Shanghai’s largest bookstore, Shu Cheng on Fuzhou Road (a rather naff translation is ‘Shanghai Book City’; ‘Wall of Books’ is too ominous) is a monolithic building with eight cavernous stories of maze-like shelving. Like all the best bookstores, it’s stocked with mini shopping trolleys, here energetically pushed by parents busily purchasing tutorial books for their children. Slightly less busy is the floor dedicated to ‘Classics of Marxism-Leninism’, where you can pick up Xi Jinping’s latest, ‘The Governance of Modern China’ for 8 yuan (around $1.60). Other departments are more familiar: fiction, non-fiction, multimedia, stationery and the ubiquitous Starbucks.
Most of the book stock is shrink-wrapped to prevent in-store reading, although usually one of each book is available for perusal. The system makes sense when you realise how lovingly worn those unwrapped books are, or when you discover every conceivable horizontal seating or vertical leaning nook and cranny has been commandeered by readers. The readers – usually young, some middle-aged or elderly – completely unfazed by the noise and bustle around them, often peering into half-opened books so as to politely avoid breaking the spine, spend hours sitting in the same spot until the book is finished.
Of particular interest is the enormous array of sheet music, including Westernised arrangements of Chinese classical standards. I’d be a bit wary of these beyond their curiosity value: as a young piano student in the days before the Internet, well-meaning cousins meant I discovered first-hand the peculiarities of Chinese editions of the Western musical canon. The situation hasn’t changed dramatically – arrangements apparently aim to save paper and assume you have either six or fourteen fingers.
There is an entire floor of Chinese-language translations of non-Chinese literature: scanning the shelves to see completely unfamiliar Spanish or Japanese titles beside Middlemarch or Nineteen Eighty-Four or, indeed, War and Peace, it’s an interesting reminder that our literary horizons are strongly limited by our language skills. Classics are well accounted for, often in competing translations for your pleasure. The selection of modern fiction is also wide but charmingly haphazard. There is John Fowles’ A Maggot but not The French Lieutenant’s Woman; Jonathan Safran Foer’s Everything is Illuminated but not Extremely Loud and Incredibly Close. Representing the Australians, one finds Peter Carey (Oscar and Lucinda) but not Patrick White. The odd selection makes you imagine two publishers and a put-upon translator, impulsively deciding they like one book and not another; thus dictating the vagaries of what is unleashed into the Chinese market.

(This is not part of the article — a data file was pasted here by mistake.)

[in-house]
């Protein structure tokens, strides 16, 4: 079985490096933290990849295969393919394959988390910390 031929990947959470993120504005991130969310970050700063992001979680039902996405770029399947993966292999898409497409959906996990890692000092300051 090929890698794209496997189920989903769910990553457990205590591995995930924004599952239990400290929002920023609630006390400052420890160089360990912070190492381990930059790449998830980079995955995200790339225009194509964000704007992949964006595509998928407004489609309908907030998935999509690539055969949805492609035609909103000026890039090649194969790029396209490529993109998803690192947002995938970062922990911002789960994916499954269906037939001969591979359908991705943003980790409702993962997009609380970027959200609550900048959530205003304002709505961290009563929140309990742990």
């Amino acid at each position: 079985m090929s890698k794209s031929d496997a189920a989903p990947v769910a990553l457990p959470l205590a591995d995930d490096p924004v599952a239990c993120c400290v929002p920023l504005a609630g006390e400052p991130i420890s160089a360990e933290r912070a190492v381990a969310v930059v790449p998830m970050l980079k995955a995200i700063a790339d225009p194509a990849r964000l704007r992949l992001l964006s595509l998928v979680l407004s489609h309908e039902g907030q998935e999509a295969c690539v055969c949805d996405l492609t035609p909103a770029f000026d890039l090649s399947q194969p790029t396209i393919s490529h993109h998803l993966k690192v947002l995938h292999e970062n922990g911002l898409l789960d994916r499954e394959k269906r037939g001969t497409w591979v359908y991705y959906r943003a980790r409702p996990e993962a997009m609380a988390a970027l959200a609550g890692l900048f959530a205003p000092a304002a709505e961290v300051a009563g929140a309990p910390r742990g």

Shu Cheng is on Fuzhou Road, the traditional destination for books, art and literary supplies in Shanghai. Spy on beautifully-dressed Shanghainese hipsters and survey the state of contemporary Chinese art in the rarefied air of the historical Shanghai Fine Arts Bookstore. Also on the same street is the Shanghai Foreign Language bookstore, which has an excellent selection to cure all homesickness, and a wonderful cafe. As you can buy almost anything off street-side hawkers in China, Fuzhou Road presents no exception: this is probably one of your only lifetime opportunities to buy books, notebooks, or pens off a large bike-powered wagon with cars whizzing by, a policeman striding ominously (and ineffectually) through the milling crowd.
The rest of the street is restaurants and coffee chains stuffed with students, or stationery and art stores. Chinese stationery stores are enchanted places: tiny spaces crammed full of every conceivable writing implement or accessory, from fine-nibbed, almost invisible pens to rug-sized sheets of bright-pink card stock. Stationery storekeepers are unsurprised by any request or inquiry and will either be mildly grumpy or mildly disinterested, an occasionally refreshing departure from the prevailing model of Chinese customer service. On the dusty back shelf of a hole-in-the-wall store I found a gift for my grandfather: spectacular silk-covered calligraphy books with concertina-bound pages a millimetre thick. For myself, Baixin Stationery (founded in 1912) has creamy notebooks bound in traditional Chinese fabrics.
Some stores primarily stock Chinese calligraphic supplies: brushes, inks, inkstones, seal stones, thick rich paper. I like to gawp at the largest brushes, over a metre high, which are primarily used by calligraphy masters for large banners (think weddings and corporate openings). Their other use is particularly charming: take an early morning walk in a local park and you might spot an elderly person carrying one of these huge brushes and a bucket of water. They practice calligraphy standing up, using the pavement as paper and water as ink. It’s a form of exercise and meditation and flows beautifully in an echo of the tai chi practitioners nearby. After they leave, pouring out the bucket into a flowerbed, the words slowly evaporate in the heat of the day.